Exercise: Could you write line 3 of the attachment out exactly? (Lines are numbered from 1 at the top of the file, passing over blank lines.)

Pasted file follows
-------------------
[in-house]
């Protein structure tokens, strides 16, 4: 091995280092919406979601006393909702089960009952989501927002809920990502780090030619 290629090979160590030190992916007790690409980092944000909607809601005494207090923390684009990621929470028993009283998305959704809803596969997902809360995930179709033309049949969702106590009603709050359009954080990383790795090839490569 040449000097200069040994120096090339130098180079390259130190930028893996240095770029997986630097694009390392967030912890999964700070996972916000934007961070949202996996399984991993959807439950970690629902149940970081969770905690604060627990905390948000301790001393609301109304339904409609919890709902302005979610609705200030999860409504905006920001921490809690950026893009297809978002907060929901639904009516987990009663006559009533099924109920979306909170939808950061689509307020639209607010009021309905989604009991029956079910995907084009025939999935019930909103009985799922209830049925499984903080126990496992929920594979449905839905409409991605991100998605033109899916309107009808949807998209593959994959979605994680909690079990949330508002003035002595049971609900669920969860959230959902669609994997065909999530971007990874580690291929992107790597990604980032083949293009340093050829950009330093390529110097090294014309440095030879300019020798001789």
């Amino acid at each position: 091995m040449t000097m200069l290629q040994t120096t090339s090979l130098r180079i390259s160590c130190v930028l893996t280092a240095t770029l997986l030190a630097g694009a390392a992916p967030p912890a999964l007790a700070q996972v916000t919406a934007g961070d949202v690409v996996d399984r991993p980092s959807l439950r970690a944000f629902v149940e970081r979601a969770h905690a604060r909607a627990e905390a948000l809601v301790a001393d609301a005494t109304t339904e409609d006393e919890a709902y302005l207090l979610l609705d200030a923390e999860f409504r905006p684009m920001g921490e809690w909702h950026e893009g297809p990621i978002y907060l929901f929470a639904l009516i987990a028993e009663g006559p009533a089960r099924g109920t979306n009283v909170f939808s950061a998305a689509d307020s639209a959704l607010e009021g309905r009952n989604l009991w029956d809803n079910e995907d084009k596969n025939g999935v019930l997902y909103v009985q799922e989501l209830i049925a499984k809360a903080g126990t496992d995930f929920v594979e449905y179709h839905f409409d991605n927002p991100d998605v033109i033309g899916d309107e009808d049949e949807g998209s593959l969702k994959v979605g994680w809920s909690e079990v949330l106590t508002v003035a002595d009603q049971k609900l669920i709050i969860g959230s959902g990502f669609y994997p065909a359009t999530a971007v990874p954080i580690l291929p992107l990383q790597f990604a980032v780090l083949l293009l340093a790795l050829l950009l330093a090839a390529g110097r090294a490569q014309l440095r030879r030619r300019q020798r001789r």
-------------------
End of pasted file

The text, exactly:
């Amino acid at each position: 091995m040449t000097m200069l290629q040994t120096t090339s090979l130098r180079i390259s160590c130190v930028l893996t280092a240095t770029l997986l030190a630097g694009a390392a992916p967030p912890a999964l007790a700070q996972v916000t919406a934007g961070d949202v690409v996996d399984r991993p980092s959807l439950r970690a944000f629902v149940e970081r979601a969770h905690a604060r909607a627990e905390a948000l809601v301790a001393d609301a005494t109304t339904e409609d006393e919890a709902y302005l207090l979610l609705d200030a923390e999860f409504r905006p684009m920001g921490e809690w909702h950026e893009g297809p990621i978002y907060l929901f929470a639904l009516i987990a028993e009663g006559p009533a089960r099924g109920t979306n009283v909170f939808s950061a998305a689509d307020s639209a959704l607010e009021g309905r009952n989604l009991w029956d809803n079910e995907d084009k596969n025939g999935v019930l997902y909103v009985q799922e989501l209830i049925a499984k809360a903080g126990t496992d995930f929920v594979e449905y179709h839905f409409d991605n927002p991100d998605v033109i033309g899916d309107e009808d049949e949807g998209s593959l969702k994959v979605g994680w809920s909690e079990v949330l106590t508002v003035a002595d009603q049971k609900l669920i709050i969860g959230s959902g990502f669609y994997p065909a359009t999530a971007v990874p954080i580690l291929p992107l990383q790597f990604a980032v780090l083949l293009l340093a790795l050829l950009l330093a090839a390529g110097r090294a490569q014309l440095r030879r030619r300019q020798r001789r």